2. Blockchain

2.1. The Definition of Blockchain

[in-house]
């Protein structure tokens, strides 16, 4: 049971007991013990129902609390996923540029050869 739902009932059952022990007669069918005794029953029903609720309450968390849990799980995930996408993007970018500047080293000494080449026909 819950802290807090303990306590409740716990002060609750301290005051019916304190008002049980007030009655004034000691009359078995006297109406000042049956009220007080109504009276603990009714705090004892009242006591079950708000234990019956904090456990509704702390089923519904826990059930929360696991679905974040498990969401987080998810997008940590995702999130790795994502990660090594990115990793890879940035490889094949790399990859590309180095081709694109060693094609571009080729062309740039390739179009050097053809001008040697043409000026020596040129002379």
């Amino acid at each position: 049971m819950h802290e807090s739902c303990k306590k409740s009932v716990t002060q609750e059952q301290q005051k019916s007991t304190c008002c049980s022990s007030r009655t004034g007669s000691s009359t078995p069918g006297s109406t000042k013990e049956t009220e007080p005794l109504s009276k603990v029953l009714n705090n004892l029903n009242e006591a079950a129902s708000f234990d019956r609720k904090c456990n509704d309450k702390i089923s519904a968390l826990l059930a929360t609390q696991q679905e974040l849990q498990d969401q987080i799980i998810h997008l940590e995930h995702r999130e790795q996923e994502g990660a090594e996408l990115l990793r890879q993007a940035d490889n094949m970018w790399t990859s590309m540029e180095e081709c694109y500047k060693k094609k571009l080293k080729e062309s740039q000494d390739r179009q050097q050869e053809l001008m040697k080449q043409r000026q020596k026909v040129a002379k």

At present, blockchain has been widely concerned, but there is no accepted standard definition. Even so, all of the theories and researches are developing rapidly. It was pointed out by Melanie Swan in Blockchain: blueprint for a new economy [11] that blockchain is an open, transparent, and decentralized database. Harald [12] pointed out that blockchain is a technical solution for collectively maintaining a reliable database by decentralizing and detrusting. China Blockchain Technology and Application Development White Paper (2016) by the Ministry of Industry and Information Technology of China describes the concept of blockchain in a narrow sense and a broad sense. In a narrow sense, the blockchain is a kind of chained data structure in which data blocks are connected in a time sequence, and cryptography is used to guarantee the non-defective modification and unforgeability of the distributed ledger. The definition of this technology in a broad sense is that blockchain is a new application mode of computer technology such as distributed data storage, point-to-point transmission, consensus mechanisms, and encryption algorithms [13]. Yan et al. [7] Yuan and Wang [14], gives the following definition: blockchain technology is a new distributed infrastructure and computing paradigm. Based on a time-stamped “block and chain” data structure, this technology uses distributed node consensus algorithms to add and update data, cryptographic methods to secure data transmissions and access, and smart contracts made up of automated script code to program and manipulate the data [7]. This definition clarifies the operating mechanism of blockchain technology and its relatively comprehensive function.